So in these new conditions, where does so-called tangible space end and virtual space begin? It’s apparent the distinctions are becoming increasingly blurred. The consequences this virtual phenomenon brings with it are central to the way we live. As Tor Lindstrand has commented, “…The profound effect that we live our lives in an accelerating rate through media is something that clearly changes our perspective and understanding of the reality around us.”
[2] In these situations the space we occupy is not comprised of the physical and tangible elements that surround us. Instead, we find ourselves in a paradox of place; an absurdity of our indication of position as one or more sensations acts as a deceit to the truth of our current condition. It is true that many of us live life through interactive media that, in some respects, places an obscure threshold between the individual and real life.

Moreover, the way in which we interact with real space is influenced by our connection to these virtual spaces. Take for instance wi-fi signal. As CityofSound recently examined
[3], areas in which signal is strong, one can find a collection of illuminated faces toiling on unknown projects. Spaces where signal is weak or non-existent are considered undesirable, sometimes regardless of their physical spatial qualities.

In essence, our presence is constantly divided between two dimensions; one foot in the “real” world and one in the virtual. So what does this mean for the future of architecture and society as a whole? Will the succession of our lives into the virtual continually increase until we experience life in a wholly illusory environment? While life in the digital age continues to progress into unknown realms, experimentation in the world without limits becomes more and more legitimate and less ‘unrealistic’. In essence, our definitions of real and virtual could reverse, where what architecture now considers fantasy becomes the truer manifestation of human interaction and life as a whole.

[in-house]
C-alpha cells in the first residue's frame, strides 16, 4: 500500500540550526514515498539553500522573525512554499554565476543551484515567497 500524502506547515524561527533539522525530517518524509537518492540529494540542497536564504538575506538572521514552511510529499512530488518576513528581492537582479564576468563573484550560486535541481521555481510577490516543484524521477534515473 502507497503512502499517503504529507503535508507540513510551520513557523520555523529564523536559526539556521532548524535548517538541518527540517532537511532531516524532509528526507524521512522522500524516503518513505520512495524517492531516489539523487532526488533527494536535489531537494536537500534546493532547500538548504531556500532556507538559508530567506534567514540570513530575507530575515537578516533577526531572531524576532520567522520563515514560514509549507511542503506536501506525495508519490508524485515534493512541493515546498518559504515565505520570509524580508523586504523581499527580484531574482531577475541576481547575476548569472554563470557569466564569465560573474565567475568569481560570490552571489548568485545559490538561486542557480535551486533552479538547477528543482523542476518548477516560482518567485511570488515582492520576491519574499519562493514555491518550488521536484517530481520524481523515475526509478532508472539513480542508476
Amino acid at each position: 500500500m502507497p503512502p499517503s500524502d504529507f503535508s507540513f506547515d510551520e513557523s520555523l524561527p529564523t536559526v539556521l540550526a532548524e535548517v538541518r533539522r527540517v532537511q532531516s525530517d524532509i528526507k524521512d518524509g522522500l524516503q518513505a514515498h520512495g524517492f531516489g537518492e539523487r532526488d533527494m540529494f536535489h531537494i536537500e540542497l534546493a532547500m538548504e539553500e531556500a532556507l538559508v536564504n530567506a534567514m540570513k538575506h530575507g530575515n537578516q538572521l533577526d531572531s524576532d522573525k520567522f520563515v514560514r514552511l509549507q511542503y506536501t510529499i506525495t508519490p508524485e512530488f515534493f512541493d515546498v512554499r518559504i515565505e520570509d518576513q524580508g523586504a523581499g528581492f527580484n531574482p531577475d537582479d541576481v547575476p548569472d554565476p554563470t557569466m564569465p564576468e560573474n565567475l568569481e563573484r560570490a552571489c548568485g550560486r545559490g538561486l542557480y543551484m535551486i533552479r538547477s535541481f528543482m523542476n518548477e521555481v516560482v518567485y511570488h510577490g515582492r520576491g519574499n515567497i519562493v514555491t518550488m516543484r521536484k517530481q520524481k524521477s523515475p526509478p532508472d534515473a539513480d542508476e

For instance, in Second Life an enclosure is not meant for shelter from en­vironmental elements; there is no rain. Rather, architecture here serves a much more abstracted role in the lives of the users of the game. In any virtual reality the “rules” of architecture no longer apply. Therefore, ar­chitectural dialogue has an entirely new dictionary. Of course, designing for the virtual is nothing new at all. Lebbeus Woods recently released a set of conceptual sketches done for the movie Alien III.